In the opening collect for the Memorial of St. Charles Borromeo, the Church prayed, “Preserve in the midst of your people, we ask, O Lord, the spirit with which you filled the Bishop Saint Charles Borromeo.” The spirit that filled St. Charles was the same attitude that filled Christ Jesus, as we read in the great Christological hymn from Philippians today—Jesus humbled himself.
This attitude of Christ, emulated by the saints, is the same attitude we all should have. Besides being Christ-like, what specifically characterized the “spirit which [God] filled the Bishop Saint Charles?” What is the spirit we wish for Christ to preserve in our midst this very day? I’d like to propose five attitudes which filled St. Charles.
First he was a pastor, a shepherd of God’s people in Milan, and a reformer of the Church at the Council of Trent. He desired the salvation of souls, the souls of his clergy and the people of his diocese. Before the appointment of St. Charles as bishop of Milan, the diocese was without a shepherd for eighty years. Upon his appointment, “Charles renewed catechesis and led the mostly lax clergy by his own austere example and diligent preaching.”[i]
In our reading from the Office this morning, St. Charles exhorts the priests to be people who meditate constantly throughout the day. They are to meditate before, during, and after everything they did. He wants them to preach by the way they lived their lives. For Charles, a reformed clergy means that the people, too, would be reformed by the example of their priests.
Secondly, Charles had a sincere Eucharistic devotion and wished for people to foster a similar devotion. He encouraged his priests to exhort the faithful as often as possible to receive the most Holy Eucharist. He spread devotion to Eucharistic adoration by promoting the Forty Hours devotion and established a Confraternity of the Blessed Sacrament. He realized the transforming power of Christ present in the Eucharist.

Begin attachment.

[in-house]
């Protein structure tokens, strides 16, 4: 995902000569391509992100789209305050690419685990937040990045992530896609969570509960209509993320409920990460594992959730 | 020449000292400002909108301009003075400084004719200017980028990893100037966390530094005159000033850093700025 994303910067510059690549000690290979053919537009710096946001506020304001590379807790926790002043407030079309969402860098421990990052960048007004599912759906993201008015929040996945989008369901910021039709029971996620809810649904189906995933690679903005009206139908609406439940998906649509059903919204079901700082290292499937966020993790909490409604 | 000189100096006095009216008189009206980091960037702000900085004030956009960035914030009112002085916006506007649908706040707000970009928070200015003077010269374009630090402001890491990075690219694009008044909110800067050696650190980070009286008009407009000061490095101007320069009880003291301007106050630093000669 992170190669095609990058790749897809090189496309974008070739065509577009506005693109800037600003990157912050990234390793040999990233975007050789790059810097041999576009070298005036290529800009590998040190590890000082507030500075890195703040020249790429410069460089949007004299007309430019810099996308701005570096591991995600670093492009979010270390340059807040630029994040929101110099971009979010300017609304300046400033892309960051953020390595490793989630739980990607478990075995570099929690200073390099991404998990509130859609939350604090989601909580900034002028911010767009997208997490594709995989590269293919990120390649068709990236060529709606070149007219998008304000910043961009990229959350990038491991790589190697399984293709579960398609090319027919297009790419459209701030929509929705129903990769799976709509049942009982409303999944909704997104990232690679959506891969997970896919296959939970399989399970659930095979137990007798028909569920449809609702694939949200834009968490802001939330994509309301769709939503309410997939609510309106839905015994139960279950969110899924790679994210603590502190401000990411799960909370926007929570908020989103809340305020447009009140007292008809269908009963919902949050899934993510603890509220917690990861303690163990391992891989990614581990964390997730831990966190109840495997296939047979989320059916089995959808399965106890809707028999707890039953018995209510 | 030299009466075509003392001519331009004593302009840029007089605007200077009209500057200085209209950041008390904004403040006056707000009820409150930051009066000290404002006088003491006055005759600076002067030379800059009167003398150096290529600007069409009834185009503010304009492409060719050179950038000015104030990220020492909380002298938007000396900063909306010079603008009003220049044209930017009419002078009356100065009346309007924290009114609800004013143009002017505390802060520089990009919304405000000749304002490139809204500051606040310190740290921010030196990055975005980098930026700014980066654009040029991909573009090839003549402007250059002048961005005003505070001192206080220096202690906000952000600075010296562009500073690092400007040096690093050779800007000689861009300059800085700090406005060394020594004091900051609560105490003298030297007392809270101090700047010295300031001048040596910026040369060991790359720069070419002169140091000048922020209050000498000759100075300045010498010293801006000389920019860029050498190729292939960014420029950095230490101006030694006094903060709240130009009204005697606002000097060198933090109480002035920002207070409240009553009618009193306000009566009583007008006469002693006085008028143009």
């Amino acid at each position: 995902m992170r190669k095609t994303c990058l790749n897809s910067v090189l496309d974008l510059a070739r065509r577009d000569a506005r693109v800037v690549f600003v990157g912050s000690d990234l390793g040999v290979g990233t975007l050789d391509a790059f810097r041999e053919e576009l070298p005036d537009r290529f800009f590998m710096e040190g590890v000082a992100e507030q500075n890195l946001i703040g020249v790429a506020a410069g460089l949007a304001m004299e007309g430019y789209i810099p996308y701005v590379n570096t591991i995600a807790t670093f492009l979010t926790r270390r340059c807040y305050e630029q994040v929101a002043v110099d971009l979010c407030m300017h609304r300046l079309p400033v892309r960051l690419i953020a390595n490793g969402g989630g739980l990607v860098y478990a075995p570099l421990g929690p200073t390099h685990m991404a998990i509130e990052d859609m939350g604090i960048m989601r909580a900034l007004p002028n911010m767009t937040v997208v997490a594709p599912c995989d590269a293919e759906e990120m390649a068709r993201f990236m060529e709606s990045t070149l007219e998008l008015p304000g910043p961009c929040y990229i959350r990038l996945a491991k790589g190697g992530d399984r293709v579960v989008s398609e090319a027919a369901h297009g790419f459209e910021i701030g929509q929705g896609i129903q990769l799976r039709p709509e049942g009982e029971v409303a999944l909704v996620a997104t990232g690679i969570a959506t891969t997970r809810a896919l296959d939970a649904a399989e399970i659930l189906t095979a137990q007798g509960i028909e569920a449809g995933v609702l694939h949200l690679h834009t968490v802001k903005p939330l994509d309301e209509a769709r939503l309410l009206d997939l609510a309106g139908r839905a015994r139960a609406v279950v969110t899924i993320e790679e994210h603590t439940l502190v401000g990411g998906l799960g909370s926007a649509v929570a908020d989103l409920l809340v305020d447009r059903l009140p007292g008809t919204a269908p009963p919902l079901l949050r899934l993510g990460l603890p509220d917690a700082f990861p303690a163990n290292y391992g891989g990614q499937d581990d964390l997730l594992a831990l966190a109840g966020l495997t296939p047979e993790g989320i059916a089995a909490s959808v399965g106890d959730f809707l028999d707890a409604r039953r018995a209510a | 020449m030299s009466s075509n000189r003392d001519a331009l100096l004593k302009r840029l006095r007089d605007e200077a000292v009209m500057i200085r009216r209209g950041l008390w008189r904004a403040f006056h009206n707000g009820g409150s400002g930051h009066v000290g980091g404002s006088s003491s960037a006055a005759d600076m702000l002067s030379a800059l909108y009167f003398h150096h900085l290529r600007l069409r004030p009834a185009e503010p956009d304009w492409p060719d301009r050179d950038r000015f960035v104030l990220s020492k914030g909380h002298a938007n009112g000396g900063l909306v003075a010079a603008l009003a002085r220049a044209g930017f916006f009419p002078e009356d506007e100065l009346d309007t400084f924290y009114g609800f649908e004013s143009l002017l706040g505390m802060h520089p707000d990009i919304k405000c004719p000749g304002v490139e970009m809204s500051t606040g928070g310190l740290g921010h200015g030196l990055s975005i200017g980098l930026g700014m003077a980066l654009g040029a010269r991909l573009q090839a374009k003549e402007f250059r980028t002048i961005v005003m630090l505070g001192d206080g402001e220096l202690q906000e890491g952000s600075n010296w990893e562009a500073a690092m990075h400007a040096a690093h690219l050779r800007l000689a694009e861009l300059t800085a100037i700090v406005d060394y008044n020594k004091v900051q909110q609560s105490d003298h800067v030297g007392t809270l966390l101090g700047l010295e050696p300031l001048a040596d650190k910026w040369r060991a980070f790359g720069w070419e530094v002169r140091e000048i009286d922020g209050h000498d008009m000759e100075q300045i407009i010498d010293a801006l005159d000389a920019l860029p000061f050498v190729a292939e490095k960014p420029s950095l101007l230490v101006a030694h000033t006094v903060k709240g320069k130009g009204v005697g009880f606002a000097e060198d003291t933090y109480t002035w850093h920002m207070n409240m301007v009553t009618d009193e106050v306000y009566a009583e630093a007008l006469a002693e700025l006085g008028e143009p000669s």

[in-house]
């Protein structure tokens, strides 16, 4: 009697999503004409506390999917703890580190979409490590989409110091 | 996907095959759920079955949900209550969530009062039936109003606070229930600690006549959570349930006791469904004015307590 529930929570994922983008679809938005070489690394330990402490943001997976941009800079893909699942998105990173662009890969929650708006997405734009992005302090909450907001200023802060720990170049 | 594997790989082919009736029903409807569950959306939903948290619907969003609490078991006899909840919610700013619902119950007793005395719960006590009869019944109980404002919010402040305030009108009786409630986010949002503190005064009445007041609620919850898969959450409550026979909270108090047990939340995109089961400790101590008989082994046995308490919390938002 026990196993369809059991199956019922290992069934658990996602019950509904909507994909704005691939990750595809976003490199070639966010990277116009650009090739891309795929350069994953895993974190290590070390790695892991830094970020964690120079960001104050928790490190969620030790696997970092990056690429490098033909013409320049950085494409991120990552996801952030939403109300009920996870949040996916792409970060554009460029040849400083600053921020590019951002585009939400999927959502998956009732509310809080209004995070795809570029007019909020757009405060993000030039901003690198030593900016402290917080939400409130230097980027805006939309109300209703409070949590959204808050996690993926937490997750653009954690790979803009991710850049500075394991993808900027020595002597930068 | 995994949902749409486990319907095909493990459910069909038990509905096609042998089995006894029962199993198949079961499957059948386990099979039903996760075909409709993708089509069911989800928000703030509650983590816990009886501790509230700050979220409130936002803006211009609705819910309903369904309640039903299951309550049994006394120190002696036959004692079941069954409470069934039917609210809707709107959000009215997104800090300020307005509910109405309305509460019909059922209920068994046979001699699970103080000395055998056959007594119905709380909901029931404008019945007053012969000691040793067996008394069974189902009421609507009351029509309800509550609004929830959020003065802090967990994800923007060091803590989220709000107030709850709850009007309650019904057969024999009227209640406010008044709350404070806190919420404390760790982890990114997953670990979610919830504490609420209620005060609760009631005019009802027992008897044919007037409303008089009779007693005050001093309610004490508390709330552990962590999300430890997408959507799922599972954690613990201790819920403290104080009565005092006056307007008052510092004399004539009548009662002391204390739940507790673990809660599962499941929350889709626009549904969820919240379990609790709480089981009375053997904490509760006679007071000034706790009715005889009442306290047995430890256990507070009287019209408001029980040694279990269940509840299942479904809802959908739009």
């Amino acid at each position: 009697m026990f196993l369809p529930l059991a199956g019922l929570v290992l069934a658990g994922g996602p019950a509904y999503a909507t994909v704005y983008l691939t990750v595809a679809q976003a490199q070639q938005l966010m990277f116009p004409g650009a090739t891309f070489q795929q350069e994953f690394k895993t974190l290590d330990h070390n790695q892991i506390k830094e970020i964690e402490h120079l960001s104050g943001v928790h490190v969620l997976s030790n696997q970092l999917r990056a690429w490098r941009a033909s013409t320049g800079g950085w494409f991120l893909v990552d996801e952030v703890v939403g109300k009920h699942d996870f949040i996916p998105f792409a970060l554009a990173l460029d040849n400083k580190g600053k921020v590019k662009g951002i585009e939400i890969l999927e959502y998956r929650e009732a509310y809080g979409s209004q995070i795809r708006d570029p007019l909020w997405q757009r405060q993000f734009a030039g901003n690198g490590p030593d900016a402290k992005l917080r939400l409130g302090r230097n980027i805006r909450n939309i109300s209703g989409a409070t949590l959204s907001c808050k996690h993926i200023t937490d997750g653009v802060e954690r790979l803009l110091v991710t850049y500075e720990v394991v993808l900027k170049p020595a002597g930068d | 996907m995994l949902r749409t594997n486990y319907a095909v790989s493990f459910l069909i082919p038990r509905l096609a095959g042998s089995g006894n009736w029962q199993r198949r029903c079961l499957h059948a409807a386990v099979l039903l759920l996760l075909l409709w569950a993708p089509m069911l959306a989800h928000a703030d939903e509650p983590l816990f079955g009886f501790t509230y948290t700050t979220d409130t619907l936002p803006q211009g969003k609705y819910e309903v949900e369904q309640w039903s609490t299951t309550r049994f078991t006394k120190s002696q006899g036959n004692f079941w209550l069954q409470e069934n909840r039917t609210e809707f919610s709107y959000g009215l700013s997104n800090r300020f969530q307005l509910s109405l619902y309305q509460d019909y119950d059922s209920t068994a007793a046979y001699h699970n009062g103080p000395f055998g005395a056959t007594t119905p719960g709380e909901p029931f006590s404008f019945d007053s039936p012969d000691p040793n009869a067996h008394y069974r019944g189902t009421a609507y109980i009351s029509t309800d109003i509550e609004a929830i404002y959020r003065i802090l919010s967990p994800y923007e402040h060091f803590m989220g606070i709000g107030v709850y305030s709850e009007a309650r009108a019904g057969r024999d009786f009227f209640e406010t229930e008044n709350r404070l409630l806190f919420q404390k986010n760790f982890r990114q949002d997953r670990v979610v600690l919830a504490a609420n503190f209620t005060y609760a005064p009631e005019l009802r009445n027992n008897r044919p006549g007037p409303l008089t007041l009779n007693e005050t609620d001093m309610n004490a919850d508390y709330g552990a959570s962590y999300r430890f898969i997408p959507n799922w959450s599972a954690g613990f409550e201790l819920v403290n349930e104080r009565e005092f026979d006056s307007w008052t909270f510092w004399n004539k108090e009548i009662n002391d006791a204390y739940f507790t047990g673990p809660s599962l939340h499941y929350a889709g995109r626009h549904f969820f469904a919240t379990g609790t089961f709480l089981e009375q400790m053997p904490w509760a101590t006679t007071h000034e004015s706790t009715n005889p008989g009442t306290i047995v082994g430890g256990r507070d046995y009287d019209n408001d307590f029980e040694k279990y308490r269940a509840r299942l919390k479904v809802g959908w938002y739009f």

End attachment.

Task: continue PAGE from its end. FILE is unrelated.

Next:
Thirdly, Charles had a strong devotion to the Passion of Christ and frequently preached on this topic on Wednesdays and Fridays at the Church of the Holy Sepulcher in Milan. In his prayer he had many colloquies with the Crucified Christ. He preserved the relics of the Holy Nail in the Cathedral of Milan and often processed through the streets with it. The passion of Christ was always before his eyes.
Fourthly, he was a devoted son of the Virgin Madonna. In his work with seminarians, he required the daily recitation of the Little Office of the Blessed Virgin. He encouraged devotion to the rosary, especially for those who could not recite the psalter. Centuries before Fulton Sheen encouraged the Saturday votive Mass to Our Lady, Borromeo already ordered that Mass be celebrated every Saturday in honor of the Blessed Virgin or that a commemoration be added.
Additionally, he required the clergy to recite or sing the Salve Regina after the Divine Office on Saturdays. He also required an image of Our Lady be placed in the front of the Churches and during the plague he personally made frequent pilgrimages to a miraculous image of Our Lady. He understood the graces Mary wished to mediate to her sons and daughters.
Lastly, he was a friend of the saints, and often sought their intercession. Given his leadership in Milan, he was extremely devoted to St. Ambrose. Charles was known for his veneration of relics and promoted such veneration among the faithful. One biographer commented that Charles’ love of the saints was rewarded when he discovered the tomb of two different saints—Jerome Emiliani and Blessed Nicone the hermit. He realized the intercessory power of those holy ones who have preceded us in the faith.
Today as we reflect on the attitude that filled St. Charles, we remember his great love for our crucified and Eucharistic Lord Jesus, for his priests and the people he served, for the Blessed Mother and all the saints. The spirit of St. Charles is no different than any other saint and this spirit must fill each one of us.
Unlike those in the gospel who declined the invitation to a great dinner, let us respond generously to Christ’s invitation which resounds to this very day—to be holy and become saints. May this saintly reformer and patron of seminarians intercede for us today and always so that the Church may show the face of Christ to the world.
Most. Rev. Cesare Orsenigo, Life of St. Charles Borromeo, translated by Rev. Rudolph Kraus, St. Louis, MO: B. Herder Book Co., 1945.
[i] John Peter Cameron (editor), Magnificat, vol. 16, no. 9, p.66.